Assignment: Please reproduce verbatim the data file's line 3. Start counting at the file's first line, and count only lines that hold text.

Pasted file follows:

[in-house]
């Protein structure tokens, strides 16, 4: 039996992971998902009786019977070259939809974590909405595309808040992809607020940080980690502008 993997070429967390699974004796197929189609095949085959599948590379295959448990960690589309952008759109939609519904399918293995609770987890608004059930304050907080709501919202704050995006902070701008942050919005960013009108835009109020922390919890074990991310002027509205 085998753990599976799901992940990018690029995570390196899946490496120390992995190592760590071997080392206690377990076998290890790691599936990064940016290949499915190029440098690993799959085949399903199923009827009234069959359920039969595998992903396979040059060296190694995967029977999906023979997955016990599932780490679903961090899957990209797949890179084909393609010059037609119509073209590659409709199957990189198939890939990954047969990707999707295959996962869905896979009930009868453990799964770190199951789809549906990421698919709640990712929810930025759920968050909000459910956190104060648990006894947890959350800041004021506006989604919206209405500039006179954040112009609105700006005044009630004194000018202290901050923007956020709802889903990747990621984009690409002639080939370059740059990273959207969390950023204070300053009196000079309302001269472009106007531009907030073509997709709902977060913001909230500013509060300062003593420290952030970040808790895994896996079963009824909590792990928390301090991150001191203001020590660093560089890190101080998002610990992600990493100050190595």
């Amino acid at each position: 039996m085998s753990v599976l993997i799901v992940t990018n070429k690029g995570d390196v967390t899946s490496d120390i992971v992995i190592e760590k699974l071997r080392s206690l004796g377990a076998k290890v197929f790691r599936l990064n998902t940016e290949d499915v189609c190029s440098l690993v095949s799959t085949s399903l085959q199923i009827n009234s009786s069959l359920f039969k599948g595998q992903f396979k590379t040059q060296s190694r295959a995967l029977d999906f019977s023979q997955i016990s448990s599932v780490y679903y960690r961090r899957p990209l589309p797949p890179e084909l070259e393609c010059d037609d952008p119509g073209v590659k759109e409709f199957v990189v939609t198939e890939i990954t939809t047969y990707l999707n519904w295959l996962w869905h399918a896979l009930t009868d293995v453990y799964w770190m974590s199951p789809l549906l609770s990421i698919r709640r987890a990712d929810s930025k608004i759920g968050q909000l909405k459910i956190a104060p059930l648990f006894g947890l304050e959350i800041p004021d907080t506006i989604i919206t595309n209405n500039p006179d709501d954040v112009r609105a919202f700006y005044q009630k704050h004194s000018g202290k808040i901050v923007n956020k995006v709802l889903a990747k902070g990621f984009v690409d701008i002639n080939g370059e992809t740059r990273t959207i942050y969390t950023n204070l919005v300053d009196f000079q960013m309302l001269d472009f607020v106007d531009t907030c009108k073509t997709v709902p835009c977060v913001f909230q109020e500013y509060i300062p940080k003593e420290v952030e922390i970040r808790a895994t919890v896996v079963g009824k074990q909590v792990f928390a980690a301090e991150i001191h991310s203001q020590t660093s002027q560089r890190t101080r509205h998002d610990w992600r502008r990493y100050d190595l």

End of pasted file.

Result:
């Amino acid at each position: 039996m085998s753990v599976l993997i799901v992940t990018n070429k690029g995570d390196v967390t899946s490496d120390i992971v992995i190592e760590k699974l071997r080392s206690l004796g377990a076998k290890v197929f790691r599936l990064n998902t940016e290949d499915v189609c190029s440098l690993v095949s799959t085949s399903l085959q199923i009827n009234s009786s069959l359920f039969k599948g595998q992903f396979k590379t040059q060296s190694r295959a995967l029977d999906f019977s023979q997955i016990s448990s599932v780490y679903y960690r961090r899957p990209l589309p797949p890179e084909l070259e393609c010059d037609d952008p119509g073209v590659k759109e409709f199957v990189v939609t198939e890939i990954t939809t047969y990707l999707n519904w295959l996962w869905h399918a896979l009930t009868d293995v453990y799964w770190m974590s199951p789809l549906l609770s990421i698919r709640r987890a990712d929810s930025k608004i759920g968050q909000l909405k459910i956190a104060p059930l648990f006894g947890l304050e959350i800041p004021d907080t506006i989604i919206t595309n209405n500039p006179d709501d954040v112009r609105a919202f700006y005044q009630k704050h004194s000018g202290k808040i901050v923007n956020k995006v709802l889903a990747k902070g990621f984009v690409d701008i002639n080939g370059e992809t740059r990273t959207i942050y969390t950023n204070l919005v300053d009196f000079q960013m309302l001269d472009f607020v106007d531009t907030c009108k073509t997709v709902p835009c977060v913001f909230q109020e500013y509060i300062p940080k003593e420290v952030e922390i970040r808790a895994t919890v896996v079963g009824k074990q909590v792990f928390a980690a301090e991150i001191h991310s203001q020590t660093s002027q560089r890190t101080r509205h998002d610990w992600r502008r990493y100050d190595l």